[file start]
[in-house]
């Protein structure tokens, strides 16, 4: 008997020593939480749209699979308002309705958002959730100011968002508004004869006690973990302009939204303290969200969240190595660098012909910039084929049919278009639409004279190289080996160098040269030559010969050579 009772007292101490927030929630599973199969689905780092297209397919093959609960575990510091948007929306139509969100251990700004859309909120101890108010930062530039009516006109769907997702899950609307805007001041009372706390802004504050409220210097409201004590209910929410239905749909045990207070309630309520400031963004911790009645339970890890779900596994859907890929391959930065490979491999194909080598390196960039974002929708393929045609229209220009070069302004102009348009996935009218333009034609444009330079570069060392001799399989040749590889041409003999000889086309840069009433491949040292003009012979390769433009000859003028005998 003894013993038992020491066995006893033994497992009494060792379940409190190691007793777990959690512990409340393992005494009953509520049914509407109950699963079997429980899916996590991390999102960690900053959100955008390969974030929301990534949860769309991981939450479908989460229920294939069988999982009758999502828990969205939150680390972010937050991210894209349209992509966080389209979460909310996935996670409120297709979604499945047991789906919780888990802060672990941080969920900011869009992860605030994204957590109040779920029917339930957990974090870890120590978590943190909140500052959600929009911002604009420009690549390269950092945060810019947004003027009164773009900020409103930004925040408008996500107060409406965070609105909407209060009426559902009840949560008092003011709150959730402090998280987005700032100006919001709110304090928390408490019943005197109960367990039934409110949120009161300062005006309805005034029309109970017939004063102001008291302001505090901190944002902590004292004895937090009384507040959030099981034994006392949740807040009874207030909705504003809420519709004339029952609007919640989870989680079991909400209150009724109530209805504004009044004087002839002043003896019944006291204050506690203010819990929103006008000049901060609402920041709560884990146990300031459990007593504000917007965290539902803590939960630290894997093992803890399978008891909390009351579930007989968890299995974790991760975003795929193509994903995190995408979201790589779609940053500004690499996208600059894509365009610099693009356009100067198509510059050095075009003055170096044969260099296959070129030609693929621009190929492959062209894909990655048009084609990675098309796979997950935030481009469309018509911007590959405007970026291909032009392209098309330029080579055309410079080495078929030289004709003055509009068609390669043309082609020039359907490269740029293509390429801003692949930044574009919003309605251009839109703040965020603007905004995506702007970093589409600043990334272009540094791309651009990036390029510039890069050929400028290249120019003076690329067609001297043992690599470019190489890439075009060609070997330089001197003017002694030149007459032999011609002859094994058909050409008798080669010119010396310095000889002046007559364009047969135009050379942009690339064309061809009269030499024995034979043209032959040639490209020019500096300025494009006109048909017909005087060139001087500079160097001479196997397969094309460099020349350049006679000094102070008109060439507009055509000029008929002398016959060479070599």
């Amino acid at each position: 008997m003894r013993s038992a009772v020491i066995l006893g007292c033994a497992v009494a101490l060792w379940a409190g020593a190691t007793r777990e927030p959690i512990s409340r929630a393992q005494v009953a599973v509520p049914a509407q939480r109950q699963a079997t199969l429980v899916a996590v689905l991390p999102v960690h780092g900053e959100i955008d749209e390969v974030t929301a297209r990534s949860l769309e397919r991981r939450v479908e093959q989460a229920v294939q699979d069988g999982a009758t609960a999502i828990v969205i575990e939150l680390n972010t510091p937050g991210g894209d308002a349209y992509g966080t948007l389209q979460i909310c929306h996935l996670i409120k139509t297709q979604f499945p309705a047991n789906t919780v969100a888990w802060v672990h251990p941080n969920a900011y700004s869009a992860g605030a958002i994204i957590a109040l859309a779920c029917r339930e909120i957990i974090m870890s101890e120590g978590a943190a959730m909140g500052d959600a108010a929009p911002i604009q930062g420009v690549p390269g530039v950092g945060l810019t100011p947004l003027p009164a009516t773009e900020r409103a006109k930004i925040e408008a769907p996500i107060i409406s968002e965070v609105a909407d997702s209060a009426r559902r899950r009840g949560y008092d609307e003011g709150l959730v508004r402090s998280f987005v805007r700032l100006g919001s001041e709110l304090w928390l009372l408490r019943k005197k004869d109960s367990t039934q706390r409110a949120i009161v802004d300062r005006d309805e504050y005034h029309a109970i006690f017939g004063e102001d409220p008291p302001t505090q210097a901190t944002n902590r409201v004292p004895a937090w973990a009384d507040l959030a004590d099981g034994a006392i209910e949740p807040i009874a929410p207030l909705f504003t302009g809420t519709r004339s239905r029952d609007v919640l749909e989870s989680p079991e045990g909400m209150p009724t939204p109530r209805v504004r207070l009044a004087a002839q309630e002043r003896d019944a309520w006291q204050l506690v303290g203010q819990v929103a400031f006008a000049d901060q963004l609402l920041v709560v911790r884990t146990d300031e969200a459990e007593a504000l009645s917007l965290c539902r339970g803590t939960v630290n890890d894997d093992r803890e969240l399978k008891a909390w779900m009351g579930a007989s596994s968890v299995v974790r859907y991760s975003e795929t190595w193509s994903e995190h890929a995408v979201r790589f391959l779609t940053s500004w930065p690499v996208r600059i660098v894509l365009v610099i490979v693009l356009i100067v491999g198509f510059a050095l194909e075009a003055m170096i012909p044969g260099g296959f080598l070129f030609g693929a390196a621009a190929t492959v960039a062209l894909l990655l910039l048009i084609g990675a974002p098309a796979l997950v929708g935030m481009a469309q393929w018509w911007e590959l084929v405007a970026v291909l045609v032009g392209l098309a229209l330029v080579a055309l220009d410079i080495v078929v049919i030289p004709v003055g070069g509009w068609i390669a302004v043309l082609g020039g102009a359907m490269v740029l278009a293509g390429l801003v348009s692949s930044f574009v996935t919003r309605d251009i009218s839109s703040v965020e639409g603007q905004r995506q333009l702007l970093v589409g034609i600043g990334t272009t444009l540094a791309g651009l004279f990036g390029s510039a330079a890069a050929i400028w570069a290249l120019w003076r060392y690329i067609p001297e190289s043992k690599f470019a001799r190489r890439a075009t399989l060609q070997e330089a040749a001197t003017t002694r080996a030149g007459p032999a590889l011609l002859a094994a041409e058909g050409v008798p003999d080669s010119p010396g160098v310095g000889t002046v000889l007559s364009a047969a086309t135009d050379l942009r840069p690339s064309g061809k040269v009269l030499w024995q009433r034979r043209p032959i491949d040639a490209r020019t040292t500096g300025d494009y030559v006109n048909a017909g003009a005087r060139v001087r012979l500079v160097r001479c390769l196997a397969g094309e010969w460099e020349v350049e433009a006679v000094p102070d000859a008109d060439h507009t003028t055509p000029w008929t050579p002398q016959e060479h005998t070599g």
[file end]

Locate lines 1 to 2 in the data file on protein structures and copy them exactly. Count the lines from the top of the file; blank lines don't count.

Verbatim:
[in-house]
């Protein structure tokens, strides 16, 4: 008997020593939480749209699979308002309705958002959730100011968002508004004869006690973990302009939204303290969200969240190595660098012909910039084929049919278009639409004279190289080996160098040269030559010969050579 009772007292101490927030929630599973199969689905780092297209397919093959609960575990510091948007929306139509969100251990700004859309909120101890108010930062530039009516006109769907997702899950609307805007001041009372706390802004504050409220210097409201004590209910929410239905749909045990207070309630309520400031963004911790009645339970890890779900596994859907890929391959930065490979491999194909080598390196960039974002929708393929045609229209220009070069302004102009348009996935009218333009034609444009330079570069060392001799399989040749590889041409003999000889086309840069009433491949040292003009012979390769433009000859003028005998 003894013993038992020491066995006893033994497992009494060792379940409190190691007793777990959690512990409340393992005494009953509520049914509407109950699963079997429980899916996590991390999102960690900053959100955008390969974030929301990534949860769309991981939450479908989460229920294939069988999982009758999502828990969205939150680390972010937050991210894209349209992509966080389209979460909310996935996670409120297709979604499945047991789906919780888990802060672990941080969920900011869009992860605030994204957590109040779920029917339930957990974090870890120590978590943190909140500052959600929009911002604009420009690549390269950092945060810019947004003027009164773009900020409103930004925040408008996500107060409406965070609105909407209060009426559902009840949560008092003011709150959730402090998280987005700032100006919001709110304090928390408490019943005197109960367990039934409110949120009161300062005006309805005034029309109970017939004063102001008291302001505090901190944002902590004292004895937090009384507040959030099981034994006392949740807040009874207030909705504003809420519709004339029952609007919640989870989680079991909400209150009724109530209805504004009044004087002839002043003896019944006291204050506690203010819990929103006008000049901060609402920041709560884990146990300031459990007593504000917007965290539902803590939960630290894997093992803890399978008891909390009351579930007989968890299995974790991760975003795929193509994903995190995408979201790589779609940053500004690499996208600059894509365009610099693009356009100067198509510059050095075009003055170096044969260099296959070129030609693929621009190929492959062209894909990655048009084609990675098309796979997950935030481009469309018509911007590959405007970026291909032009392209098309330029080579055309410079080495078929030289004709003055509009068609390669043309082609020039359907490269740029293509390429801003692949930044574009919003309605251009839109703040965020603007905004995506702007970093589409600043990334272009540094791309651009990036390029510039890069050929400028290249120019003076690329067609001297043992690599470019190489890439075009060609070997330089001197003017002694030149007459032999011609002859094994058909050409008798080669010119010396310095000889002046007559364009047969135009050379942009690339064309061809009269030499024995034979043209032959040639490209020019500096300025494009006109048909017909005087060139001087500079160097001479196997397969094309460099020349350049006679000094102070008109060439507009055509000029008929002398016959060479070599």